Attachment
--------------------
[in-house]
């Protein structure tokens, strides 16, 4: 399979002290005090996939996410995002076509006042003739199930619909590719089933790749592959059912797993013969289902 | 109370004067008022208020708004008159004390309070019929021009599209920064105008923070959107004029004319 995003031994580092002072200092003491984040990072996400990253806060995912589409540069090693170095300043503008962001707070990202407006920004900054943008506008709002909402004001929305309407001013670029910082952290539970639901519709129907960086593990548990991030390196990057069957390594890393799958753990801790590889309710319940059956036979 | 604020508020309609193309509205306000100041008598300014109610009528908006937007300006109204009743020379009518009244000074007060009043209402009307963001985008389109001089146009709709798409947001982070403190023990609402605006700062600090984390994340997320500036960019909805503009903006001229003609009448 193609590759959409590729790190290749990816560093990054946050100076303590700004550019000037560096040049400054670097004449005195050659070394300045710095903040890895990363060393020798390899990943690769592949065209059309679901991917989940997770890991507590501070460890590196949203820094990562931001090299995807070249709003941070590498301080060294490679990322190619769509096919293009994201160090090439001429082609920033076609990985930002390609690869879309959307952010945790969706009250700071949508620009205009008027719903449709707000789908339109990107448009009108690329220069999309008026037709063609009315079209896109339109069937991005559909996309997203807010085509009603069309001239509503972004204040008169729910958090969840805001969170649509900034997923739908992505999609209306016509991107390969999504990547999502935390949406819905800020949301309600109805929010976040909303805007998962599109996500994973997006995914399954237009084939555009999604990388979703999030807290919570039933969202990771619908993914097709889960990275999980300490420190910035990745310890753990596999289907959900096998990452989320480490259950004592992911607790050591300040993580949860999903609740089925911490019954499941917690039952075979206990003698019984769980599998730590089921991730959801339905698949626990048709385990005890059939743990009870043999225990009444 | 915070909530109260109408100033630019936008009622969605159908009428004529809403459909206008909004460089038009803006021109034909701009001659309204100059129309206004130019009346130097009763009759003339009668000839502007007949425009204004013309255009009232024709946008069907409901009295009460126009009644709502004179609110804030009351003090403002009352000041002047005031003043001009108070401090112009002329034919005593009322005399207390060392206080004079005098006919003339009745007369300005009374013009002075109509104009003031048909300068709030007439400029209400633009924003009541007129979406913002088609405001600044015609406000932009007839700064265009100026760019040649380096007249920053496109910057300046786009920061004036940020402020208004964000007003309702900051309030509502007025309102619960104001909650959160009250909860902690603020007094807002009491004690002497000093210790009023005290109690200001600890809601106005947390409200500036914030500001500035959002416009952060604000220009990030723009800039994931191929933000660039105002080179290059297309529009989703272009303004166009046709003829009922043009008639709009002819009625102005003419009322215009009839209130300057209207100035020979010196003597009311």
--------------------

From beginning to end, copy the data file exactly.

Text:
[in-house]
């Protein structure tokens, strides 16, 4: 399979002290005090996939996410995002076509006042003739199930619909590719089933790749592959059912797993013969289902 | 109370004067008022208020708004008159004390309070019929021009599209920064105008923070959107004029004319 995003031994580092002072200092003491984040990072996400990253806060995912589409540069090693170095300043503008962001707070990202407006920004900054943008506008709002909402004001929305309407001013670029910082952290539970639901519709129907960086593990548990991030390196990057069957390594890393799958753990801790590889309710319940059956036979 | 604020508020309609193309509205306000100041008598300014109610009528908006937007300006109204009743020379009518009244000074007060009043209402009307963001985008389109001089146009709709798409947001982070403190023990609402605006700062600090984390994340997320500036960019909805503009903006001229003609009448 193609590759959409590729790190290749990816560093990054946050100076303590700004550019000037560096040049400054670097004449005195050659070394300045710095903040890895990363060393020798390899990943690769592949065209059309679901991917989940997770890991507590501070460890590196949203820094990562931001090299995807070249709003941070590498301080060294490679990322190619769509096919293009994201160090090439001429082609920033076609990985930002390609690869879309959307952010945790969706009250700071949508620009205009008027719903449709707000789908339109990107448009009108690329220069999309008026037709063609009315079209896109339109069937991005559909996309997203807010085509009603069309001239509503972004204040008169729910958090969840805001969170649509900034997923739908992505999609209306016509991107390969999504990547999502935390949406819905800020949301309600109805929010976040909303805007998962599109996500994973997006995914399954237009084939555009999604990388979703999030807290919570039933969202990771619908993914097709889960990275999980300490420190910035990745310890753990596999289907959900096998990452989320480490259950004592992911607790050591300040993580949860999903609740089925911490019954499941917690039952075979206990003698019984769980599998730590089921991730959801339905698949626990048709385990005890059939743990009870043999225990009444 | 915070909530109260109408100033630019936008009622969605159908009428004529809403459909206008909004460089038009803006021109034909701009001659309204100059129309206004130019009346130097009763009759003339009668000839502007007949425009204004013309255009009232024709946008069907409901009295009460126009009644709502004179609110804030009351003090403002009352000041002047005031003043001009108070401090112009002329034919005593009322005399207390060392206080004079005098006919003339009745007369300005009374013009002075109509104009003031048909300068709030007439400029209400633009924003009541007129979406913002088609405001600044015609406000932009007839700064265009100026760019040649380096007249920053496109910057300046786009920061004036940020402020208004964000007003309702900051309030509502007025309102619960104001909650959160009250909860902690603020007094807002009491004690002497000093210790009023005290109690200001600890809601106005947390409200500036914030500001500035959002416009952060604000220009990030723009800039994931191929933000660039105002080179290059297309529009989703272009303004166009046709003829009922043009008639709009002819009625102005003419009322215009009839209130300057209207100035020979010196003597009311």